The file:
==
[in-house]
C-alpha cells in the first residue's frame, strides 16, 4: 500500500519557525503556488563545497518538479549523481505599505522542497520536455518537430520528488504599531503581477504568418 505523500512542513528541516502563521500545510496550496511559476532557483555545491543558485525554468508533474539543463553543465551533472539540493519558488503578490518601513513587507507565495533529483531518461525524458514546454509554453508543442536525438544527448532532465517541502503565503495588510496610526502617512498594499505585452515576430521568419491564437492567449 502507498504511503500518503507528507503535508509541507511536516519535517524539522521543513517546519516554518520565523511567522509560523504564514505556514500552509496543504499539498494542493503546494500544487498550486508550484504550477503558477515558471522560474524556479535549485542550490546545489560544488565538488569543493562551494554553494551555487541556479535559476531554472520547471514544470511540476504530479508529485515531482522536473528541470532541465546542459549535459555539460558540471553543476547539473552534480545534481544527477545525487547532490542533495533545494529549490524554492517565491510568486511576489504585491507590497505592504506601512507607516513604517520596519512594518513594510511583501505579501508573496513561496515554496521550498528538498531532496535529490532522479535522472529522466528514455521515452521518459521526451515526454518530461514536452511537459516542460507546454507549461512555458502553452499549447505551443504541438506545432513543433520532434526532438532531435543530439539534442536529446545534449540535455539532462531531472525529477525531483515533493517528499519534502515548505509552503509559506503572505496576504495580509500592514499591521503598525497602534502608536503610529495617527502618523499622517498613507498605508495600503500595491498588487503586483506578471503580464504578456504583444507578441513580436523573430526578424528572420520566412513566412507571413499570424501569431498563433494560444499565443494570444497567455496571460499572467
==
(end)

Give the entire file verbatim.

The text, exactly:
[in-house]
C-alpha cells in the first residue's frame, strides 16, 4: 500500500519557525503556488563545497518538479549523481505599505522542497520536455518537430520528488504599531503581477504568418 505523500512542513528541516502563521500545510496550496511559476532557483555545491543558485525554468508533474539543463553543465551533472539540493519558488503578490518601513513587507507565495533529483531518461525524458514546454509554453508543442536525438544527448532532465517541502503565503495588510496610526502617512498594499505585452515576430521568419491564437492567449 502507498504511503500518503507528507503535508509541507511536516519535517524539522521543513517546519516554518520565523511567522509560523504564514505556514500552509496543504499539498494542493503546494500544487498550486508550484504550477503558477515558471522560474524556479535549485542550490546545489560544488565538488569543493562551494554553494551555487541556479535559476531554472520547471514544470511540476504530479508529485515531482522536473528541470532541465546542459549535459555539460558540471553543476547539473552534480545534481544527477545525487547532490542533495533545494529549490524554492517565491510568486511576489504585491507590497505592504506601512507607516513604517520596519512594518513594510511583501505579501508573496513561496515554496521550498528538498531532496535529490532522479535522472529522466528514455521515452521518459521526451515526454518530461514536452511537459516542460507546454507549461512555458502553452499549447505551443504541438506545432513543433520532434526532438532531435543530439539534442536529446545534449540535455539532462531531472525529477525531483515533493517528499519534502515548505509552503509559506503572505496576504495580509500592514499591521503598525497602534502608536503610529495617527502618523499622517498613507498605508495600503500595491498588487503586483506578471503580464504578456504583444507578441513580436523573430526578424528572420520566412513566412507571413499570424501569431498563433494560444499565443494570444497567455496571460499572467